Editor's note: Shane Harris is the author of "The Watchers: The Rise of America's Surveillance State."
(CNN) -- Since it was revealed this week that the National Security Agency is collecting the telephone and Internet data of millions of people, this is the question most people have asked me more than any other: "Why should I care that the government has all this information?"
On Thursday, as we were learning that the NSA has been storing the so-called metadata of millions of Verizon customers, a woman told me that she was less concerned about the intelligence agency knowing her phone number than she was the local CVS, which has been calling her at inconvenient times and pressuring her to renew prescriptions she was filling at another pharmacy.
Maybe it's because we don't feel the surveillance state bearing down on us the way we do pushy marketers that many people aren't that concerned about the government compiling enormous databases on our digital activities.
Indeed, we already knew that intelligence agencies have been doing this for years. In 2006, shortly after the revelation that the NSA was monitoring some Americans' phone conversations without warrants, a poll showed the public was evenly divided on whether it was a good or a bad practice. If it helped catch terrorists or prevent attacks, roughly half of the people responding were willing to give up some measure of privacy.
Inherent to that calculation is our understanding that the definition of "privacy" has changed. It doesn't have remotely the same context as it did in the late 1970s when the law restricting the government's authorities to monitor Americans -- authorities that had been scandalously abused -- was enacted.
Back then, our expectation of privacy extended to our relationships with our family and friends. To things like phone calls or the mail. Today, these personal connections, and the information we willingly share about ourselves, are the foundations of our increasingly public social networks. We know that complete strangers are looking at our Facebook pages. Should we be surprised that the government is too?
Probably not. But you might be surprised to find out that all this information the NSA and other agencies are collecting is not very useful for stopping terrorists, which is why it's being collected in the first place.
To date, there have been practically no examples of a terrorist plot being pre-emptively thwarted by data mining these huge electronic caches. (Rep. Mike Rogers, chairman of the House Intelligence Committee, has said that the metadatabase has helped thwart a terrorist attack "in the last few years," but the details have not been disclosed.)
When I was writing my book, "The Watchers," about the rise of these big surveillance systems, I met analyst after analyst who said that data mining tends to produce big, unwieldy masses of potential bad actors and threats, but rarely does it produce a solid lead on a terrorist plot.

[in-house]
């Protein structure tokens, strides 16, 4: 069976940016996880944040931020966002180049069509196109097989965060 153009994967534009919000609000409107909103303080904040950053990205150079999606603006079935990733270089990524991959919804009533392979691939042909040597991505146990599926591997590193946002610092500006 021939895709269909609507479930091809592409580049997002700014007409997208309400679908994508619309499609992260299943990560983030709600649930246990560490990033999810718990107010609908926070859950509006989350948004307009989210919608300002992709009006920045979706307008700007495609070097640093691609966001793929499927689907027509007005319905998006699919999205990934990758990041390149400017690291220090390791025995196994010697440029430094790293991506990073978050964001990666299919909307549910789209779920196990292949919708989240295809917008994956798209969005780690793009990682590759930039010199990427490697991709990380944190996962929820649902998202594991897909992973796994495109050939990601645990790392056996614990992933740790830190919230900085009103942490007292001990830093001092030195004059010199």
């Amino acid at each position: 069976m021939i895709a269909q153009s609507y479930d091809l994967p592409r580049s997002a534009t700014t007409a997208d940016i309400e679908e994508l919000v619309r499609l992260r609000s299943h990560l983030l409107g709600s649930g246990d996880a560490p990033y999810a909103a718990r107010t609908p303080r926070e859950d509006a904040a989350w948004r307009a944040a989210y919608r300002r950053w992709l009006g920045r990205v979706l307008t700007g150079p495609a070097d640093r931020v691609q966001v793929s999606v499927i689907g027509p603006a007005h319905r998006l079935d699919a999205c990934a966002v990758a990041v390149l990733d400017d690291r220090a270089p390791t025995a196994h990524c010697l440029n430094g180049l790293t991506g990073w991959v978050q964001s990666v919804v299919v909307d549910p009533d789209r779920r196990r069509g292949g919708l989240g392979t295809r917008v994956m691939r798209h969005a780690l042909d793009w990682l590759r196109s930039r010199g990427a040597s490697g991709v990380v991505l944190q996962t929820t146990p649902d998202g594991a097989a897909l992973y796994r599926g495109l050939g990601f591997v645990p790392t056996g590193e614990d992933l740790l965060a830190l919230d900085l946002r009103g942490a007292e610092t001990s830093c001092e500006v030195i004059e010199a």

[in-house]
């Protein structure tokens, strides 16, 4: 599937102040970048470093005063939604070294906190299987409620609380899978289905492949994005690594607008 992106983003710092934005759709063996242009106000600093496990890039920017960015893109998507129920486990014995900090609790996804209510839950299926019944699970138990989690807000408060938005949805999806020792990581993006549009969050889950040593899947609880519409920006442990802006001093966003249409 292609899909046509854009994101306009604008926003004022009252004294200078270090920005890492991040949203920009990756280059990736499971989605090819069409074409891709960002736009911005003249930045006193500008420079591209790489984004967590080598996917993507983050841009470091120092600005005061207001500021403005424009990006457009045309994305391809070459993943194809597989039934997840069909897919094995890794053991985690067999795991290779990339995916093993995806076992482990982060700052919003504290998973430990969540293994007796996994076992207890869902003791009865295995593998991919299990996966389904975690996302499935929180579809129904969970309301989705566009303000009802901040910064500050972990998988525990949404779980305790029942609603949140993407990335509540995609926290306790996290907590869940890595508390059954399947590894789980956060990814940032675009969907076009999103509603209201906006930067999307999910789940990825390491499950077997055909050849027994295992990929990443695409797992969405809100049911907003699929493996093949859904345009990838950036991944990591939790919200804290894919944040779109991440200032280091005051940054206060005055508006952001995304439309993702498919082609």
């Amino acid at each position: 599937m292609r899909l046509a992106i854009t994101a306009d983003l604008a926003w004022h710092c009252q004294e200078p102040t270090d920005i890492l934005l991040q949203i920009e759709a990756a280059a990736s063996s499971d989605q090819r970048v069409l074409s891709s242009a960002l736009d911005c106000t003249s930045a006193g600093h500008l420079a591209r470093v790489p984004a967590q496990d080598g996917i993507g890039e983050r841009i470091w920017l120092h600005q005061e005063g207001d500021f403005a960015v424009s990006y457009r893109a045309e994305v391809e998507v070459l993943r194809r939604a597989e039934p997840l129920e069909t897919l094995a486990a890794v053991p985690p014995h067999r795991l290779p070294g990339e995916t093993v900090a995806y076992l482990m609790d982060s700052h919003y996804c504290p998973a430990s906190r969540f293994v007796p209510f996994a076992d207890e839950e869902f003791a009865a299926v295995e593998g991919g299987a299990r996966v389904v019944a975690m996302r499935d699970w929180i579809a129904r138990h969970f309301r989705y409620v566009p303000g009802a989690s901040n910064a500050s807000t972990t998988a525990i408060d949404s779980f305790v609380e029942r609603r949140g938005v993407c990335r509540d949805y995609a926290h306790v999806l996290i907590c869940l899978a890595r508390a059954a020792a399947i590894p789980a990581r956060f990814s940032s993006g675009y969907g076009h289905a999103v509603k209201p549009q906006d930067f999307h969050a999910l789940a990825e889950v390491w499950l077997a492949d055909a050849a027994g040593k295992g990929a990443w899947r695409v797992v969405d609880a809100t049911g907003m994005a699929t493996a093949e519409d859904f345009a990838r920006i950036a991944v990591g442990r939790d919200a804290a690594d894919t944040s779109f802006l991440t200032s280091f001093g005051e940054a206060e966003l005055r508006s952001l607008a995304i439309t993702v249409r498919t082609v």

Those leads tend to come from more pedestrian investigative techniques, such as interviews and interrogations of detainees, or follow-ups on lists of phone numbers or e-mail addresses found in terrorists' laptops. That shoe-leather detective work is how the United States has tracked down so many terrorists. In fact, it's exactly how we found Osama bin Laden.
Now, electronic data does play a crucial role in those investigations. But only when it is narrowly searched, with specific criteria at hand -- a name, say, or a phone number. Officials have said that this is how that metadatabase is used. Analysts can only look at it when they have the number of a suspected bad actor, and they want to search for his connections. That may offer some reassurance, however slim, that there are at least some controls on how that information is being searched.
But we've also learned about a separate collection program, known as PRISM, that reportedly lets analysts tap directly into the central servers of top U.S. Internet companies, and then siphon off e-mails, photographs and audio and video files.
We're told that U.S. individuals' information is routinely swept up in these searches, and that it's subsequently segregated from information about foreigners. But according to training manuals for PRISM examined by The Washington Post, analysts are told that when Americans get caught in the net, they should just file a quarterly report about the incident, and that "it's nothing to worry about."
This looks a lot like that big data mining that analysts have told me doesn't produce solid leads. What it does do is implicate potentially innocent Americans in a vast sweep of some of the most ostensibly private information there is, particularly your e-mails.
Reasonable people can come to different conclusions about how comfortable they are with the government building all these databases. But we shouldn't accept officials' broad claims that these searches, and the information they're based on, are protecting the nation's security. If we're going to hand over so much information about our once-private lives, we should have some assurance that the trade is worth it.
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The opinions expressed in this commentary are solely those of Shane Harris.